# Factor an integer to something as close to a square as possible

## Question:

I have a function that reads a file byte by byte and converts it to a floating point array. It also returns the number of elements in said array.

Now I want to reshape the array into a 2D array with the shape being as close to a square as possible.

As an example let’s look at the number 800:

`sqrt(800) = 28.427...`

Now by I can figure out by trial and error that `25*32`

would be the solution I am looking for.

I do this by decrementing the `sqrt`

(rounded to nearest integer) if the result of multiplying the integers is to high, or incrementing them if the result is too low.

I know about algorithms that do this for primes, but this is not a requirement for me. My problem is that even the brute force method I implemented will sometimes get stuck and never finish (which is the reason for my arbitrary limit of iterations):

```
import math
def factor_int(n):
nsqrt = math.ceil(math.sqrt(n))
factors = [nsqrt, nsqrt]
cd = 0
result = factors[0] * factors[1]
ii = 0
while (result != n or ii > 10000):
if(result > n):
factors[cd] -= 1
else:
factors[cd] += 1
result = factors[0] * factors[1]
print factors, result
cd = 1 - cd
ii += 1
return "resulting factors: {0}".format(factors)
input = 80000
factors = factor_int(input)
```

using this script above the output will get stuck in a loop printing

```
[273.0, 292.0] 79716.0
[273.0, 293.0] 79989.0
[274.0, 293.0] 80282.0
[274.0, 292.0] 80008.0
[273.0, 292.0] 79716.0
[273.0, 293.0] 79989.0
[274.0, 293.0] 80282.0
[274.0, 292.0] 80008.0
[273.0, 292.0] 79716.0
[273.0, 293.0] 79989.0
[274.0, 293.0] 80282.0
[274.0, 292.0] 80008.0
[273.0, 292.0] 79716.0
[273.0, 293.0] 79989.0
[274.0, 293.0] 80282.0
[274.0, 292.0] 80008.0
[273.0, 292.0] 79716.0
[273.0, 293.0] 79989.0
[274.0, 293.0] 80282.0
```

But I wonder if there are more efficient solutions for this? Certainly I can’t be the first to want to do something like this.

## Answers:

```
def factor_int(n):
val = math.ceil(math.sqrt(n))
val2 = int(n/val)
while val2 * val != float(n):
val -= 1
val2 = int(n/val)
return val, val2, n
```

try it with:

```
for x in xrange(10, 20):
print factor_int(x)
```

Interesting question, here’s a possible solution to your problem:

```
import math
def min_dist(a, b):
dist = []
for Pa in a:
for Pb in b:
d = math.sqrt(
math.pow(Pa[0] - Pb[0], 2) + math.pow(Pa[1] - Pb[1], 2))
dist.append([d, Pa])
return sorted(dist, key=lambda x: x[0])
def get_factors(N):
if N < 1:
return N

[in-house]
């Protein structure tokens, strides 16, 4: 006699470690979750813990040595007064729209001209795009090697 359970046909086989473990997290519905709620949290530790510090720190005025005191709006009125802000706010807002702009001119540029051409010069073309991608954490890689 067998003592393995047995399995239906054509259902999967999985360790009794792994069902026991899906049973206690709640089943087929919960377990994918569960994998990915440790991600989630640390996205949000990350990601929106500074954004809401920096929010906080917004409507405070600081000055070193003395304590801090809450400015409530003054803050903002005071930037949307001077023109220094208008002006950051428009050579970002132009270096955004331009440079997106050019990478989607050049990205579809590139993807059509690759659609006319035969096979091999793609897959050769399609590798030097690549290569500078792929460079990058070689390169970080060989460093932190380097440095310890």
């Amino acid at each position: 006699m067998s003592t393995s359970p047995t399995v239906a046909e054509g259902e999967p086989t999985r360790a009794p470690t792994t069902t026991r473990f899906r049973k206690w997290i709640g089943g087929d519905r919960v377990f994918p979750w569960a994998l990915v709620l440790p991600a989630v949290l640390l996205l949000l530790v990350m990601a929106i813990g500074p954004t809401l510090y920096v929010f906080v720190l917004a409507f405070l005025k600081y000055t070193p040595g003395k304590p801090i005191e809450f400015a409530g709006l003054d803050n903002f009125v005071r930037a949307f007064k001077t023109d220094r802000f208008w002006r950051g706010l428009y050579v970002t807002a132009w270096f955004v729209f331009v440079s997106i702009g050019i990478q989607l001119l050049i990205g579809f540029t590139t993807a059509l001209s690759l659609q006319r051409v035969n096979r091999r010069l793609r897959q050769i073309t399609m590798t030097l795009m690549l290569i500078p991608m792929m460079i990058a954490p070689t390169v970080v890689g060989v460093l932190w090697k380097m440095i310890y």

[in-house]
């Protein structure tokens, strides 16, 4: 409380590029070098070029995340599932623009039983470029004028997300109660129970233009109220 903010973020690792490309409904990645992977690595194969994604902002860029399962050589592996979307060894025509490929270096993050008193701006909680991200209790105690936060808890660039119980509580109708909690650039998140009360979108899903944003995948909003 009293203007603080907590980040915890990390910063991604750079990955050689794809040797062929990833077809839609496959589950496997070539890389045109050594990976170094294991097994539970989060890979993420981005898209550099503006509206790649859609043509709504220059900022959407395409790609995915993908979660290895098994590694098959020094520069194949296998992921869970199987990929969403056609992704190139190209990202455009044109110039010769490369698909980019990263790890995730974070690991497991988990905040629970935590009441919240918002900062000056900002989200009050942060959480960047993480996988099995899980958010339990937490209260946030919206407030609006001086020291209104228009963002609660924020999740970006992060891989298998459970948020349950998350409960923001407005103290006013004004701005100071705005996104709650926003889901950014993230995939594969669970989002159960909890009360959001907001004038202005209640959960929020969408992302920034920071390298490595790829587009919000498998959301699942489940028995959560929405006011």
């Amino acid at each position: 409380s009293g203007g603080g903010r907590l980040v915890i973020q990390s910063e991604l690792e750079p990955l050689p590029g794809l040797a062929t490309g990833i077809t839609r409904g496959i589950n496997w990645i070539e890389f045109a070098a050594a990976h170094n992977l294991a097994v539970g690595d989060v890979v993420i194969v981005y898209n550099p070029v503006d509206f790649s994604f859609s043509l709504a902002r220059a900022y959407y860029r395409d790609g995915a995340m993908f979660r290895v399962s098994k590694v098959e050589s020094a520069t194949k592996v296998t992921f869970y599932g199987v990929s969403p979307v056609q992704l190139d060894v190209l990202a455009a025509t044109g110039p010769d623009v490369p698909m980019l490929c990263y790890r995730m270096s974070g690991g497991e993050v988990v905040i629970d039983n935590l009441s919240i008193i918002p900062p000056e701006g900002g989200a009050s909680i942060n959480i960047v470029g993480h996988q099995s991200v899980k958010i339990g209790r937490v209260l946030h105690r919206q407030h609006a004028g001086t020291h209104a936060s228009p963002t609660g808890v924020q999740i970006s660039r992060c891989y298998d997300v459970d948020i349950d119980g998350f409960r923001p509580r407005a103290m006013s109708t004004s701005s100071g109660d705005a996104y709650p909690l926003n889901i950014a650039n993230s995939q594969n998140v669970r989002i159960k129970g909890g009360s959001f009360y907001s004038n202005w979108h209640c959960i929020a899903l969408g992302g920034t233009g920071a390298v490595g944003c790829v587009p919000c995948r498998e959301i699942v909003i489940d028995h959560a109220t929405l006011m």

N2 = N / 2
NN = math.sqrt(N)
result = []
for a in range(1, N2 + 1):
for b in range(1, N2 + 1):
if N == (a * b):
result.append([a, b])
result = min_dist(result, [[NN, NN]])
if result:
return result[0][1]
else:
return [N, 1]
for i in range(801):
print i, get_factors(i)
```

The key of this method is finding the minimum distance to the cartesian point of [math.sqrt(N), math.sqrt(N)] which meets the requirements N=a*b, a&b integers.

I think the modulus operator is a good fit for this problem:

```
import math
def factint(n):
pos_n = abs(n)
max_candidate = int(math.sqrt(pos_n))
for candidate in xrange(max_candidate, 0, -1):
if pos_n % candidate == 0:
break
return candidate, n / candidate
```

Here’s a direct method that finds the smallest, closest integers `a`

, `b`

, such that `a * b >= n`

, and `a <= b`

, where `n`

is any number:

```
def factor_int(n):
a = math.floor(math.sqrt(n))
b = math.ceil(n/float(a))
return a, b
```

try it with:

```
for x in xrange(10, 20):
print factor_int(x)
```

Here’s a shorter code based on the currently accepted answer that is shorter and takes about 25%-75% less time to run than their code (from basic timeit tests):

```
from math import sqrt, ceil
def factor_int_2(n):
val = ceil(sqrt(n))
while True:
if not n%val:
val2 = n//val
break
val -= 1
return val, val2
```

And here’s a small and messy test I made to test the efficiency of the method:

```
print("Method 2 is shorter and about {}% quicker".format(100*(1 - timeit(lambda: factor_int_2(12345))/timeit(lambda: factor_int(12345)))))
#returns 'Method 2 is shorter and about 75.03810670186826% quicker'
```

Oneline code for one number:

```
import numpy as np
n = 800
(np.ceil(np.sqrt(n)), np.ceil(n/np.ceil(np.sqrt(n))))
```

```
>>> (29.0, 28.0)
```

Not sure if it is what you asked for, but this is much closer to square than (25,32) as you mentioned in the description. Hope it helps!

This is equivalent to finding factors `(b,c)`

for `a=b*c`

such that the smaller factor, `b`

, is the largest number not larger than `sqrt(a)`

. This can be solved by:

```
import math
def closest_factors(a):
for b in range(int(math.sqrt(a)), 0, -1):
if a%b == 0:
c = a // b
return (b,c)
print(closest_factors(800))
```

returns (25,32).